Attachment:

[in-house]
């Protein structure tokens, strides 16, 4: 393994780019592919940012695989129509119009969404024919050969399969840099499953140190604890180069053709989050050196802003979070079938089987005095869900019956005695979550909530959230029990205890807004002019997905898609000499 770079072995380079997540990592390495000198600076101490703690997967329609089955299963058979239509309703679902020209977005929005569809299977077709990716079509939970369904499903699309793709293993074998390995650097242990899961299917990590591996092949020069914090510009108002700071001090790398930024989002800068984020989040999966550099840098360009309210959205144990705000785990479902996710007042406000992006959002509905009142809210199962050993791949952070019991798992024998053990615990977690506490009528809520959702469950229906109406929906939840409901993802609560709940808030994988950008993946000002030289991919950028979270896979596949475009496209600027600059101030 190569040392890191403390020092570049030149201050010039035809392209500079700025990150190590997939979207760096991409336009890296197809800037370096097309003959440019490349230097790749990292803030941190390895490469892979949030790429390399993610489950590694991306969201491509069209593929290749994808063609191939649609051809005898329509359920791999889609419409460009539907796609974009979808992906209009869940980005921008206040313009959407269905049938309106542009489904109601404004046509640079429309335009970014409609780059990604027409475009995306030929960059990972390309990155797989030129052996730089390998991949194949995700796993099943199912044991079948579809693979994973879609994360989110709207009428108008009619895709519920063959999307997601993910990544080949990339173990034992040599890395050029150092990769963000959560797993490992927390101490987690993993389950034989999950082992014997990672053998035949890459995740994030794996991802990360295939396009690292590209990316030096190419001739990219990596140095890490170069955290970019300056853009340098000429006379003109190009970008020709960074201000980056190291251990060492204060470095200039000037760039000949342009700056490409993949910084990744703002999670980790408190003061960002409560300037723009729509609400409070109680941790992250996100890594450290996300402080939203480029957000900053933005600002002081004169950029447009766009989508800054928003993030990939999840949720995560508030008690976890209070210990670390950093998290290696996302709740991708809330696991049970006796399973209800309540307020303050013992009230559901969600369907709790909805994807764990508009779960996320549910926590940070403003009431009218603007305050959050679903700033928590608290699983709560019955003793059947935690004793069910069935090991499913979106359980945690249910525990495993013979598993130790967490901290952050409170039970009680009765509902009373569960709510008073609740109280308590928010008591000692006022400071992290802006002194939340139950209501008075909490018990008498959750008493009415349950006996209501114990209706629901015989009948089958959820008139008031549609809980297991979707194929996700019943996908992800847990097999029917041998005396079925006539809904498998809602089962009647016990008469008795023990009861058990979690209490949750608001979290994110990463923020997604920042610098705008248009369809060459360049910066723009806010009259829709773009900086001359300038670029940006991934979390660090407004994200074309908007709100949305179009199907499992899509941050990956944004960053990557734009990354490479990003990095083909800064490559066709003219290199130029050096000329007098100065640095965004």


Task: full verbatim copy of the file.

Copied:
[in-house]
């Protein structure tokens, strides 16, 4: 393994780019592919940012695989129509119009969404024919050969399969840099499953140190604890180069053709989050050196802003979070079938089987005095869900019956005695979550909530959230029990205890807004002019997905898609000499 770079072995380079997540990592390495000198600076101490703690997967329609089955299963058979239509309703679902020209977005929005569809299977077709990716079509939970369904499903699309793709293993074998390995650097242990899961299917990590591996092949020069914090510009108002700071001090790398930024989002800068984020989040999966550099840098360009309210959205144990705000785990479902996710007042406000992006959002509905009142809210199962050993791949952070019991798992024998053990615990977690506490009528809520959702469950229906109406929906939840409901993802609560709940808030994988950008993946000002030289991919950028979270896979596949475009496209600027600059101030 190569040392890191403390020092570049030149201050010039035809392209500079700025990150190590997939979207760096991409336009890296197809800037370096097309003959440019490349230097790749990292803030941190390895490469892979949030790429390399993610489950590694991306969201491509069209593929290749994808063609191939649609051809005898329509359920791999889609419409460009539907796609974009979808992906209009869940980005921008206040313009959407269905049938309106542009489904109601404004046509640079429309335009970014409609780059990604027409475009995306030929960059990972390309990155797989030129052996730089390998991949194949995700796993099943199912044991079948579809693979994973879609994360989110709207009428108008009619895709519920063959999307997601993910990544080949990339173990034992040599890395050029150092990769963000959560797993490992927390101490987690993993389950034989999950082992014997990672053998035949890459995740994030794996991802990360295939396009690292590209990316030096190419001739990219990596140095890490170069955290970019300056853009340098000429006379003109190009970008020709960074201000980056190291251990060492204060470095200039000037760039000949342009700056490409993949910084990744703002999670980790408190003061960002409560300037723009729509609400409070109680941790992250996100890594450290996300402080939203480029957000900053933005600002002081004169950029447009766009989508800054928003993030990939999840949720995560508030008690976890209070210990670390950093998290290696996302709740991708809330696991049970006796399973209800309540307020303050013992009230559901969600369907709790909805994807764990508009779960996320549910926590940070403003009431009218603007305050959050679903700033928590608290699983709560019955003793059947935690004793069910069935090991499913979106359980945690249910525990495993013979598993130790967490901290952050409170039970009680009765509902009373569960709510008073609740109280308590928010008591000692006022400071992290802006002194939340139950209501008075909490018990008498959750008493009415349950006996209501114990209706629901015989009948089958959820008139008031549609809980297991979707194929996700019943996908992800847990097999029917041998005396079925006539809904498998809602089962009647016990008469008795023990009861058990979690209490949750608001979290994110990463923020997604920042610098705008248009369809060459360049910066723009806010009259829709773009900086001359300038670029940006991934979390660090407004994200074309908007709100949305179009199907499992899509941050990956944004960053990557734009990354490479990003990095083909800064490559066709003219290199130029050096000329007098100065640095965004």